Kimball Group puts out some fantastic design tips, and one I especially liked in the last year was one from Joy Mundy (Design Tip #158 Making Sense of the Semantic Layer). The arrival of this in my inbox was extremely timely because I was at the time involved in a disagreement with a BI consultant who was currently specialized in one of the new breed of BI tools. His position was that semantic layers were unnecessary and the realm of “traditional, IT-centric reporting environments.” If I didn’t understand that, well, I just didn’t understand the niche that particular product was fulfilling towards the goal of enabling ad-hoc end user reporting without IT involvement. The argument started because I was inquiring about the capability of third-party solutions like Kalido of preconfiguring the semantic layer for the tool rather than having to manually configure it.
The cynical side of me leans towards Upton Sinclair’s quote in this area: “It is difficult to get a man to understand something, when his salary depends upon his not understanding it.” In other words, if a BI tool doesn’t yet support the ability to automatically create a semantic layer, it is understandable the vendor takes the approach that a semantic layer isn’t needed—right up until the point they delivery that feature.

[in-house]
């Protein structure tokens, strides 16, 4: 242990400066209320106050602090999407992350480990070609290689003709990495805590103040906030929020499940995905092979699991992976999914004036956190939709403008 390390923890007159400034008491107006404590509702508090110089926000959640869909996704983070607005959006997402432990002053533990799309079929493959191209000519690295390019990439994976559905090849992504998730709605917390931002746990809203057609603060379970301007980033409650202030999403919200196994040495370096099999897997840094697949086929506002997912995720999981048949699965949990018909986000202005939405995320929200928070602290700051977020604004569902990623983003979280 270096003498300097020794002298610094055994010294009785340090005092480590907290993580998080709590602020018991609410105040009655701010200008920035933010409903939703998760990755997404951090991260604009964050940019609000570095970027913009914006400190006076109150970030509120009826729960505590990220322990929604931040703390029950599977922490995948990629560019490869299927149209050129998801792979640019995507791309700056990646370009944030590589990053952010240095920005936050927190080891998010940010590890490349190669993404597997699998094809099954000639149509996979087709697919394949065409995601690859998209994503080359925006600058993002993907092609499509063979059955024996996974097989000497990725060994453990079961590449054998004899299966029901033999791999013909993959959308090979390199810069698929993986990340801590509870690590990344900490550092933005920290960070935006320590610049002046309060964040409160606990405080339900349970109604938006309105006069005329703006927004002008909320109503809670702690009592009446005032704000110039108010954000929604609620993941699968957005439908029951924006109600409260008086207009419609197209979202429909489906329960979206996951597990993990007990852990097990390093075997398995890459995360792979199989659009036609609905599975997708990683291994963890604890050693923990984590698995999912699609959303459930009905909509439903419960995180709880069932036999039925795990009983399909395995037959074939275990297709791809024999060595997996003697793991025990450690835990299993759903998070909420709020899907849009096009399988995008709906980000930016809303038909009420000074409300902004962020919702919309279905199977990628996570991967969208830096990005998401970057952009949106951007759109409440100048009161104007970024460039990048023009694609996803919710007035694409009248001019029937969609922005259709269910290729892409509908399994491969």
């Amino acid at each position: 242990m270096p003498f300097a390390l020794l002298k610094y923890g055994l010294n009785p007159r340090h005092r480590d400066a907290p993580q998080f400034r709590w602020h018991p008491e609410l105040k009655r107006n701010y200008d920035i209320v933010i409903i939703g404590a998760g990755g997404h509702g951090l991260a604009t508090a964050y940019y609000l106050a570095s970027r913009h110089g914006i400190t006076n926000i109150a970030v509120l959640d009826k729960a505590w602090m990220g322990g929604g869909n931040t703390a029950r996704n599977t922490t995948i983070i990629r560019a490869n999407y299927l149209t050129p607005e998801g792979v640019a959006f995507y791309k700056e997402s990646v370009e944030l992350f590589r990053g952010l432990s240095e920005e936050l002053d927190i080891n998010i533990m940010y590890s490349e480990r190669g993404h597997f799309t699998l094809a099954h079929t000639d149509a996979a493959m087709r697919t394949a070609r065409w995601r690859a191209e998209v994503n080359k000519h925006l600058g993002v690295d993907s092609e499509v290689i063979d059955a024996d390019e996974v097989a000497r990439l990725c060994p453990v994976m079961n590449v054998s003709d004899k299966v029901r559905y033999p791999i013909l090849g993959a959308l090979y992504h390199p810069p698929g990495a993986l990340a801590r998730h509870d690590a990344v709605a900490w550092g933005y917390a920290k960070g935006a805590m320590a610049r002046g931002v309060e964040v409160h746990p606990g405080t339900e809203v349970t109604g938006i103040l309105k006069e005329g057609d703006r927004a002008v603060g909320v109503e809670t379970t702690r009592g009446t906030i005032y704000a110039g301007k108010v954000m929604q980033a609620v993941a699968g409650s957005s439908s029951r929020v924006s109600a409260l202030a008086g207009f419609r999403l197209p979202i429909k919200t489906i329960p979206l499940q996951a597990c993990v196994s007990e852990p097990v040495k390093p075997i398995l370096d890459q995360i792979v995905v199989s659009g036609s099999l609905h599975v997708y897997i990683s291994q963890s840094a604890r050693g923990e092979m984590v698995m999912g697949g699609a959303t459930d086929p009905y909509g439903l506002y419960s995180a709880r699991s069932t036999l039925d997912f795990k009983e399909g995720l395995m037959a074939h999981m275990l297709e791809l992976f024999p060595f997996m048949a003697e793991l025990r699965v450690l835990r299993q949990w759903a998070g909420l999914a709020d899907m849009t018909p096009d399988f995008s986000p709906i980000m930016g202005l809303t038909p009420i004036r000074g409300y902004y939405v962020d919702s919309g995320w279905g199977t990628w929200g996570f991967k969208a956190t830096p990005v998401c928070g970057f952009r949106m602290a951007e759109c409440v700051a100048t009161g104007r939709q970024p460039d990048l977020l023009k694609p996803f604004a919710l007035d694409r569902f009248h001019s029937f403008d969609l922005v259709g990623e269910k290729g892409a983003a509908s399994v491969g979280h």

In this area, Joy didn’t mince words:
“Is the semantic layer a mandatory component of a DW/BI architecture? The answer is yes, if you plan to open the doors to your DW/BI system for ad hoc use. Every hour you spend on building a rich semantic layer will pay off in improved adoption and success in the user community. Don’t simply run the wizard for your BI tool and generate a semantic layer that’s equivalent to the underlying tables (even if they’re dimensional). Spend the time to make it as rational and polished as you can.”
Let me provide just a few quick examples of how I think this can be useful for any BI tool, even for the new breed of BI tools that pride themselves on not requiring semantic layers.